It is Sunday. March 17, 2013. I have just arrived at church. Sacrament meeting is about to start. I settle into my family’s customary pew with my wife and 16-year old daughter. The bishop comes over. He asks me to give the closing prayer. I agree automatically. No big deal. It’s not like I haven’t done this a million times before.
The meeting begins. I start ruminating on how this day would have been my parents’ 72nd wedding anniversary. I miss my dad. He died March 9, 2011.
I miss my mom. She died October 10, 2000.
I don’t miss one more than the other. I miss them both.
The sacrament is being passed. I feel a distinct impression to mention Heavenly Mother in my closing prayer. I try to shake the feeling. I can’t. This is something I am supposed to do.
Our high councilman is speaking now. I continue to wrestle inwardly. I think how easy it would be for me to ignore the impression; to just give an orthodox closing prayer. I think how nobody would be the wiser. Except me. I would know.
I realize giving a customary prayer is not an option. My wife looks over at me. She sees I am troubled. She asks what is wrong. I say, “I hate it when God asks me to do hard things.”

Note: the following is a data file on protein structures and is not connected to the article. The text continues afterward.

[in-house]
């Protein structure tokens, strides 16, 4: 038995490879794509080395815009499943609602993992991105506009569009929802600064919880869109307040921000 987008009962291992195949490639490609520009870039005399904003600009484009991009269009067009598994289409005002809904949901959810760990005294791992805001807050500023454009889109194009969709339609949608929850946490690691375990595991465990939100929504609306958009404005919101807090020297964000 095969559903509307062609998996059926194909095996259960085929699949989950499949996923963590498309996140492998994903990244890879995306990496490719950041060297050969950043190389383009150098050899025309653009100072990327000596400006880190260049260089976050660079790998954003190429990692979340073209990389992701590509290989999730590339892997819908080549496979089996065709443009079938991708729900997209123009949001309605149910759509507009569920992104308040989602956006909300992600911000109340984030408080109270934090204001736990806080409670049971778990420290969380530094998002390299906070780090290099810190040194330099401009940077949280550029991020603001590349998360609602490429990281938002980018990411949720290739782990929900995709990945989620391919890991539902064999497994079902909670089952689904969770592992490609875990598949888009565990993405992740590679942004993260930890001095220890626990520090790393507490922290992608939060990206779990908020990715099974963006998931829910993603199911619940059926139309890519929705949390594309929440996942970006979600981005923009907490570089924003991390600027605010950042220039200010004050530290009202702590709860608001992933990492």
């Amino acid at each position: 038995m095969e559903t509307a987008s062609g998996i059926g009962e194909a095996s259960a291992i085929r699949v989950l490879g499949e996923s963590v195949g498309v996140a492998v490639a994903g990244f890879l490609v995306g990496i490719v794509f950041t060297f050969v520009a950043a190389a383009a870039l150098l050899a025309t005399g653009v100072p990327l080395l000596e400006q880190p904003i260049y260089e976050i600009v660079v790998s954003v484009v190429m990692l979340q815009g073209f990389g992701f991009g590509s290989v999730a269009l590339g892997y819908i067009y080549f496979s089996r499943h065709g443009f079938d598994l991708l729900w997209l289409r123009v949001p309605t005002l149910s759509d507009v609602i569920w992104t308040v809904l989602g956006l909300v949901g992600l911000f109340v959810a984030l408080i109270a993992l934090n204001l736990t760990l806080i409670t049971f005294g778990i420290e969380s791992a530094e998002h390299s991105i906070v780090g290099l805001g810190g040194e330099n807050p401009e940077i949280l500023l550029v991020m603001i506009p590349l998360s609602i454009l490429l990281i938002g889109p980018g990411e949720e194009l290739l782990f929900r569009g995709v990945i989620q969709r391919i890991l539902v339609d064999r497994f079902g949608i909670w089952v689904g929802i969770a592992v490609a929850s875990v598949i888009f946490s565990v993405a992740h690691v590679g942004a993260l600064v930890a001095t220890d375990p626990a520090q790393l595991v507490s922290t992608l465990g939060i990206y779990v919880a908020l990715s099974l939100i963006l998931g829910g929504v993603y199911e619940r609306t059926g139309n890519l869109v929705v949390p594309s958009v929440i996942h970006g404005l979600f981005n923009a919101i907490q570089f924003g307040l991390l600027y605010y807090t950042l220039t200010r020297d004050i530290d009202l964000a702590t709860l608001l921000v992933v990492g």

She asks me what it’s about. I say it has to do with my closing prayer. She looks alarmed. She asks me what I am thinking of saying. I say, “God has bidden me not to tell you.” I am kidding. But I don’t want to get into a conversation with her about it in the middle of sacrament meeting. Even though we are whispering, there are people all around. Before and behind.
She tells me I don’t know this is from God. I tell her that actually, I do. She says it could be just something I want to do. I tell her there is no way I want to do this. She says I need to consider my audience. I tell her I figure God has already considered that.
The end of sacrament meeting approaches like the footsteps of doom. On the bright side, no sacrament meeting has gone by faster. Especially with a high councilman speaking.
The congregation sings the closing hymn. We are at the last verse. I walk up to the stand. My knees are like water. I think they might buckle.
I have settled on what I will say. I know I just have to get the words out of my mouth. The hymn ends. I step to the microphone. I look out over the congregation. Every head goes down. My heart hammers in my ears. I plant my feet shoulder-width to steady myself. I grab the lectern with both hands.
I take a deep breath. I begin:
Dear Father and Mother God . . .